Ant queens control insulin to boost lifespan, reproduction
In most of the animal world, there’s a sad trade-off to make: The more babies you have, the shorter you live.
But ants buck the system. The queens — the only individuals in a nest that reproduce — also live five, 10, up to 30 times longer than their genetically identical worker sisters. How do they pull off what the rest of animalkind cannot?
A new study from University of Florida biologist Hua Yan and his colleagues at New York University finds that ant queens implement a dual-control system for insulin, the metabolism-controlling hormone that explains much of the trade-off between reproduction and lifespan. Queens massively boost their insulin production, which promotes egg development. But their ovaries also produce an insulin blocker that slows down the aging process.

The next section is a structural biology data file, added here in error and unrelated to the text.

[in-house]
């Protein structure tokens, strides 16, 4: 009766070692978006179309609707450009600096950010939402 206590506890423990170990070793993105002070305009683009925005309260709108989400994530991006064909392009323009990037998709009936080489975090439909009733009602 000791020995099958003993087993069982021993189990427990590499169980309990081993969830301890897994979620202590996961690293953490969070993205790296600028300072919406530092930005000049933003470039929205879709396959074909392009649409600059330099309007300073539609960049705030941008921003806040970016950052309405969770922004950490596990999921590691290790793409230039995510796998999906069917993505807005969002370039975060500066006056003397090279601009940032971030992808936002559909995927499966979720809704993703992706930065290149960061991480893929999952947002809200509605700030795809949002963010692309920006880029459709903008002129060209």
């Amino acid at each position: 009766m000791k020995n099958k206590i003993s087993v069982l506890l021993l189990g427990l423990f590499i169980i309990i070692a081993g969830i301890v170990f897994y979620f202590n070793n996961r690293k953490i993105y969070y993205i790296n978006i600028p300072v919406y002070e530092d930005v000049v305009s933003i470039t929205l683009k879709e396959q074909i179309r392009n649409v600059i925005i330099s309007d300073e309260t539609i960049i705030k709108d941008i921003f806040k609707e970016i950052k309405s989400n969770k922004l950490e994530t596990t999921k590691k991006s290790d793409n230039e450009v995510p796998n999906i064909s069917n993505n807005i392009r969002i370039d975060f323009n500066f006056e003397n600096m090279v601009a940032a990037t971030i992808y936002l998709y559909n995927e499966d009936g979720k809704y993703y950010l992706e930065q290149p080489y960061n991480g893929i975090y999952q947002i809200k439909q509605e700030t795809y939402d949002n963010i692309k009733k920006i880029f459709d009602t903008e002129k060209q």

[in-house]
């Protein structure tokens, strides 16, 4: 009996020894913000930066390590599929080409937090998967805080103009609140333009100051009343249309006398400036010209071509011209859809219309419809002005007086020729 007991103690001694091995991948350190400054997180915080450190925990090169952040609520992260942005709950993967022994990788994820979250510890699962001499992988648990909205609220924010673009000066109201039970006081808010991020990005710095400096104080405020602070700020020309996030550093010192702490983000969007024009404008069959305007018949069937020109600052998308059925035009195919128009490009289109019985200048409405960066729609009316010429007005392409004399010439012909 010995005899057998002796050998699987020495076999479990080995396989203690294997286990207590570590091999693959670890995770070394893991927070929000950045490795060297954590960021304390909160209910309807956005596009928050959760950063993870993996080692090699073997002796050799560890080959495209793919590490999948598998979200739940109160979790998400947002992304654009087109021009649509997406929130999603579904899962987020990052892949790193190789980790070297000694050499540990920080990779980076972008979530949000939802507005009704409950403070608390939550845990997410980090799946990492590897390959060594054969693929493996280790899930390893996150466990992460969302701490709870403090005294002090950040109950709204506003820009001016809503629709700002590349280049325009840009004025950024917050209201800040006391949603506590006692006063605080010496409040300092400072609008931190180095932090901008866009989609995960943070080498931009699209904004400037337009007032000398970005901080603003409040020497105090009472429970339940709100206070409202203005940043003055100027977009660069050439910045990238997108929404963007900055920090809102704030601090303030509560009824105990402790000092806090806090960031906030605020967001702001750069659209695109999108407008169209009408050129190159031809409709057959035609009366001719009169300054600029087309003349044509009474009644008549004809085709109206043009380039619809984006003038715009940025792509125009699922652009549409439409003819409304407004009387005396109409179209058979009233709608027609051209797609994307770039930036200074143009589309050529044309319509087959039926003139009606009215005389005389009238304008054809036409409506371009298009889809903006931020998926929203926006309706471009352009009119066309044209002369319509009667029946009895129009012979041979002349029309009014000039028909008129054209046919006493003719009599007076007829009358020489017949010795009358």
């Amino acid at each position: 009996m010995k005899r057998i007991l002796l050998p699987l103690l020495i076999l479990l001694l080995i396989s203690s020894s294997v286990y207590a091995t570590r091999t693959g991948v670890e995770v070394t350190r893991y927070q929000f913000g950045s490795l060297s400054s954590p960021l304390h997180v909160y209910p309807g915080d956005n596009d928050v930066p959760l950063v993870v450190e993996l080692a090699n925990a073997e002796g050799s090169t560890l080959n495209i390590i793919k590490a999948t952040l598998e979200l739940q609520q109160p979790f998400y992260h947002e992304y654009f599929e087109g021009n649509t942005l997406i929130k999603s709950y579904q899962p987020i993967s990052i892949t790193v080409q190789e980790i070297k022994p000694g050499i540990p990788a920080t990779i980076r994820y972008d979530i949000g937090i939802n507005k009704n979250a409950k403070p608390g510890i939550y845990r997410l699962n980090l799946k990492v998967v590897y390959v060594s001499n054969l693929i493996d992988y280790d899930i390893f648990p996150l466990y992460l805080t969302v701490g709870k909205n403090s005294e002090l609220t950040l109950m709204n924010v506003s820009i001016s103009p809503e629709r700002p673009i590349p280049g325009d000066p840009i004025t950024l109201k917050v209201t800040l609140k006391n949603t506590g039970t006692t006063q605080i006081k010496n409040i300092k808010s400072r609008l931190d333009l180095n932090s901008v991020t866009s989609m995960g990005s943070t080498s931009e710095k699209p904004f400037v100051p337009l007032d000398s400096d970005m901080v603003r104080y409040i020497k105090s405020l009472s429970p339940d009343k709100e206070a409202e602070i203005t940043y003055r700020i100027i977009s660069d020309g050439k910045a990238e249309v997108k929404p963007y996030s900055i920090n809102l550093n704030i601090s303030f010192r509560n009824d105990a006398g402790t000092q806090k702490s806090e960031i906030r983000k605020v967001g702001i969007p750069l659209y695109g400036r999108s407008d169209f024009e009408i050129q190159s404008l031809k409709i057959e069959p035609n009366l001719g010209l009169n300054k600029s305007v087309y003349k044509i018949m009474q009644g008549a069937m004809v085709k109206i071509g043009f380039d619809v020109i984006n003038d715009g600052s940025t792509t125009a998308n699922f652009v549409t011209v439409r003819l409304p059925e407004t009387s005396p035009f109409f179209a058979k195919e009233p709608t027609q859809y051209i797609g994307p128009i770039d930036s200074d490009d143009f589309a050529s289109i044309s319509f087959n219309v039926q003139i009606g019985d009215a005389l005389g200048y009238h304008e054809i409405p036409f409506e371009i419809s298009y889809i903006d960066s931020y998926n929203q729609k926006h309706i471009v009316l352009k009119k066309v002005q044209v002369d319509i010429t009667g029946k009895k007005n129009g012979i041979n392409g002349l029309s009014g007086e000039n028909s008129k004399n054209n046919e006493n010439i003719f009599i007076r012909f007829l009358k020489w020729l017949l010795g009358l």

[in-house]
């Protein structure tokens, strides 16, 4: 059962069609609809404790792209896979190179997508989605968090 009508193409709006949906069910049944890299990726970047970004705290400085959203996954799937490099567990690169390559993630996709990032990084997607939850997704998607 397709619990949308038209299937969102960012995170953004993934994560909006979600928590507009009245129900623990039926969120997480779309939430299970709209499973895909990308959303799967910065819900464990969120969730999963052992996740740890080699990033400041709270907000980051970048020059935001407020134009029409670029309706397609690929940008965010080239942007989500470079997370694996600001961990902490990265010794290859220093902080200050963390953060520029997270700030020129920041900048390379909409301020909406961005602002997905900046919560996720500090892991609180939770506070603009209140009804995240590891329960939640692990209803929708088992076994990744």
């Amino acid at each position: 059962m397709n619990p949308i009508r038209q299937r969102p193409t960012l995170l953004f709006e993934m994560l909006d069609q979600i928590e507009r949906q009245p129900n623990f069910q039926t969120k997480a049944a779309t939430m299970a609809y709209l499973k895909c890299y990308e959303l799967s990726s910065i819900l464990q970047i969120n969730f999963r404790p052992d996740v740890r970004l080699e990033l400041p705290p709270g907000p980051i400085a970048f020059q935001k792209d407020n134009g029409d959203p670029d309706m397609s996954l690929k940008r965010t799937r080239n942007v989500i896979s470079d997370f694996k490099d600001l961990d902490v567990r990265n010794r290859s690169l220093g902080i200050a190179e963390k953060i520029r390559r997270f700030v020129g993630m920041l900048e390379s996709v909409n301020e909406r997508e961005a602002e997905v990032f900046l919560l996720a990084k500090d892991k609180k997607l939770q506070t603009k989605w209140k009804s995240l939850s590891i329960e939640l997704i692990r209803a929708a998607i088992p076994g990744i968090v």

“Hopefully this finding allows us to better understand the aging process in many animals,” said Yan, an assistant professor of biology at UF who also studies how ants communicate with pheromones to organize their society.
Whether mammals, including humans, could ever benefit from partially blocking the insulin pathway remains an open question. Calorie restriction, which decreases insulin production, can increase lifespan in mammals but hurts reproduction.
The research team published their work Sept. 1 in Science. Yan and NYU researchers Comzit Opachaloemphan and Francisco Carmona-Aldana led the study, which was supervised by NYU professors Claude Desplan and Danny Reinberg.
They studied Harpegnathos saltator ants, also known as Indian jumping ants, because of a helpful transformation the ants undergo. When a queen dies…read more